Robert Shiller on government bonds

Yale University economist Robert J. Shiller asks whether the low yields (high prices) of long-term government bonds should worry investors. His answer? No, because bond-market crashes in the past have been rare and relatively mild.

The prices of long-term government bonds have been running very high in recent years (that is, their yields have been very low). ….

I have been thinking about the bond market for a long time. In fact, the long-term bond market was the subject of my 1972 PhD dissertation and my first-ever academic publication the following year, co-authored with my academic adviser, Franco Modigliani. Our work with data for the years 1952-1971 showed …. [w]hen either inflation or short-term real interest rates went up, long-term rates rose. When either fell, so did long-term rates. ….

[T]he explanation that we developed so long ago still fits well enough to encourage the belief that we will not see a crash in the bond market unless central banks tighten monetary policy very sharply (by hiking short-term interest rates) or there is a major spike in inflation.

Bond-market crashes have actually been relatively rare and mild. In the US, the biggest one-year drop in the Global Financial Data extension of Moody’s monthly total return index for 30-year corporate bonds (going back to 1857) was 12.5% in the 12 months ending in February 1980. Compare that to the stock market: According to the GFD monthly S&P 500 total return index, an annual loss of 67.8% occurred in the year ending in May 1932, during the Great Depression, and one-year losses have exceeded 12.5% in 23 separate episodes since 1900. ….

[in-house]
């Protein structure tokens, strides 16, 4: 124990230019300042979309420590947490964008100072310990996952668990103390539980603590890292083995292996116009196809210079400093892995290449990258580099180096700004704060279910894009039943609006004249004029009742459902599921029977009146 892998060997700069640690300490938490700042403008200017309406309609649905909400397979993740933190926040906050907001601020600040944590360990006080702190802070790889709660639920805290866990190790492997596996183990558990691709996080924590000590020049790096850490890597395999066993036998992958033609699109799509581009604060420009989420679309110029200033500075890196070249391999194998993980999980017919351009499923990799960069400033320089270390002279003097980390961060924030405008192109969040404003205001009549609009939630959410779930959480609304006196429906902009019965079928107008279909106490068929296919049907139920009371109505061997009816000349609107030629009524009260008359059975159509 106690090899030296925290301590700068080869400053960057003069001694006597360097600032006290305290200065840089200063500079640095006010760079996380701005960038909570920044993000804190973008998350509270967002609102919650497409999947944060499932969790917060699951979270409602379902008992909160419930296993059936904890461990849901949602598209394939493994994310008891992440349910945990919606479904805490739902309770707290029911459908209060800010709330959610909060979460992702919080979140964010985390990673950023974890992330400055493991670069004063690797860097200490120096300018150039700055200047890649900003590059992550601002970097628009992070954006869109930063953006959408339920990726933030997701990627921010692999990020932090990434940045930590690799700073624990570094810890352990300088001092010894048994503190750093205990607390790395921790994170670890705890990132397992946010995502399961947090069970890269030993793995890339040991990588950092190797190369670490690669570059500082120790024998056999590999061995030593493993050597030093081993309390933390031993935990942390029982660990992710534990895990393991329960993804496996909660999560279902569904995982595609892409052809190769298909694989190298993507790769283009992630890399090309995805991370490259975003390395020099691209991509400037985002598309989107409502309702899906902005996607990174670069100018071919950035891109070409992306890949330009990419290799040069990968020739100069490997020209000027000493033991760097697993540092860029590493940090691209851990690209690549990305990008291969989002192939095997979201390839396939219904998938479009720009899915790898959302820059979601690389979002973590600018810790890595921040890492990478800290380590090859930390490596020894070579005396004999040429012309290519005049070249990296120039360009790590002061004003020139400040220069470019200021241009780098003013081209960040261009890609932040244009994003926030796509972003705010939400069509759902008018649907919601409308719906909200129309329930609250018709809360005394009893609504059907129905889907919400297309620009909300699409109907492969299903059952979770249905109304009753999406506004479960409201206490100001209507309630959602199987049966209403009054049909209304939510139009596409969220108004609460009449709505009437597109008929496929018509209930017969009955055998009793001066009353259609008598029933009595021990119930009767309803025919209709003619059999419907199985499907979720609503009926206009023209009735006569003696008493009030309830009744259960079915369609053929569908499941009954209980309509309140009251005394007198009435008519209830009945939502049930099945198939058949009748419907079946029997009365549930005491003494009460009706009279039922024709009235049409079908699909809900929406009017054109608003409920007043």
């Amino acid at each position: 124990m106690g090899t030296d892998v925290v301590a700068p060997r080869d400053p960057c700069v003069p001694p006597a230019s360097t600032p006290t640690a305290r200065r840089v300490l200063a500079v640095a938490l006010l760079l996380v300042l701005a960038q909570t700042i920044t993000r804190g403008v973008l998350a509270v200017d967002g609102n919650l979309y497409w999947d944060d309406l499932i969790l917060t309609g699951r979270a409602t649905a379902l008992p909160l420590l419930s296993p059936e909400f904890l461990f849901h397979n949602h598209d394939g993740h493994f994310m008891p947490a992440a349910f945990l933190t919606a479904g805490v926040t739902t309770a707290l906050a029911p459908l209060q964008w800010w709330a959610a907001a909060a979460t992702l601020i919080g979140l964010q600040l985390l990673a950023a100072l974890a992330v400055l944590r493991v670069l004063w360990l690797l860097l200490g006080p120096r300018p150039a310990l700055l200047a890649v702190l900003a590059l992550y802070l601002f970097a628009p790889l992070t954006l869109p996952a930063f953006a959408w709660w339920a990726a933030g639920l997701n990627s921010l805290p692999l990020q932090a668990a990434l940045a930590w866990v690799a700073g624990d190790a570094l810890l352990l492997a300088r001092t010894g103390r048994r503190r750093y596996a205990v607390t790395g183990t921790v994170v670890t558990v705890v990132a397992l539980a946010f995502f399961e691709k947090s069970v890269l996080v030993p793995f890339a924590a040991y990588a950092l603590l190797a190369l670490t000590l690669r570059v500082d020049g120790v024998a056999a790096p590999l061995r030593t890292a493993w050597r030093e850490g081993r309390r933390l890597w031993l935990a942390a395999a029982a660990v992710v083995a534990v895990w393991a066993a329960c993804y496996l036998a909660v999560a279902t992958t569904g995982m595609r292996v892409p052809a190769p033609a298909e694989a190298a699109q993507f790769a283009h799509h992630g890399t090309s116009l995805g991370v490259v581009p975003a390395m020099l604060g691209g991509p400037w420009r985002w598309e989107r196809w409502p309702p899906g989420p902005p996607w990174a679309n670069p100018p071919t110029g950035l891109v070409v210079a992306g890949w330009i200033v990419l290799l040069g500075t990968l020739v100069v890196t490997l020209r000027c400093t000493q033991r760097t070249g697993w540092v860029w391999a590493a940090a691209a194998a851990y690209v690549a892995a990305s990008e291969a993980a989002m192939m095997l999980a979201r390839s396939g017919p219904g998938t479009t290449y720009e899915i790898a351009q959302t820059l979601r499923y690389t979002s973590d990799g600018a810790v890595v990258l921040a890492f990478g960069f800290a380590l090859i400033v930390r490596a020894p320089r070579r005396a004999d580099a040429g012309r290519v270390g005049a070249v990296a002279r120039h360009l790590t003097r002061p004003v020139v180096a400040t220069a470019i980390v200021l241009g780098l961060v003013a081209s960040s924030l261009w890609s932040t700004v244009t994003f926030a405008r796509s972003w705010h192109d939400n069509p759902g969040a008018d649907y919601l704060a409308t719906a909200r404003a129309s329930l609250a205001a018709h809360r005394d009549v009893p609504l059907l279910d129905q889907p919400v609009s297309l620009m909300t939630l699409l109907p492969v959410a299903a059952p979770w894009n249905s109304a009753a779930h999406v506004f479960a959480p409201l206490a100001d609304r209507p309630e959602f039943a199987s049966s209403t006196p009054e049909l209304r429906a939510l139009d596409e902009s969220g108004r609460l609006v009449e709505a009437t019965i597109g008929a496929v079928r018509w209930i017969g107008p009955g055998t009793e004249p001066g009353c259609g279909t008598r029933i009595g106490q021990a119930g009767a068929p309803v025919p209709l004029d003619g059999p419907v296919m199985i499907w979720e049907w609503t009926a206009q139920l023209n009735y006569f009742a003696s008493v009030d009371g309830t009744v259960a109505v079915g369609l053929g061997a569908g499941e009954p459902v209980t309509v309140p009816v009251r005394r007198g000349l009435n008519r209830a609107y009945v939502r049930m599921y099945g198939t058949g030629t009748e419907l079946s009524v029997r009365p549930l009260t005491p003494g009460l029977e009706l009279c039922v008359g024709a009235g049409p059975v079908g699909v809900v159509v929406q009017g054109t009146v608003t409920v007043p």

It is true that extraordinarily low long-term bond yields put us outside the range of historical experience. But so would a scenario in which a sudden bond-market crash drags down prices of stocks and housing. When an event has never occurred, it cannot be predicted with any semblance of confidence.

Robert J. Shiller, “How Scary Is the Bond Market?“, Project Syndicate, 16 March 2015.

I would add that, while nominal bond yields are low, so is expected inflation. Real yields (nominal yields less inflation) are not so low by historical standards. I warn TdJ readers though, that this is not my field of expertise, and I have not examined the historical data.

Robert Shiller (born 1946) is a 2013 Nobel laureate in economics and co-creator of the Case-Shiller Index of US house prices. He is author of Irrational Exhuberance (Princeton University Press, 3rd edition, 2015) and Finance and the Good Society (Princeton University Press, 2012)


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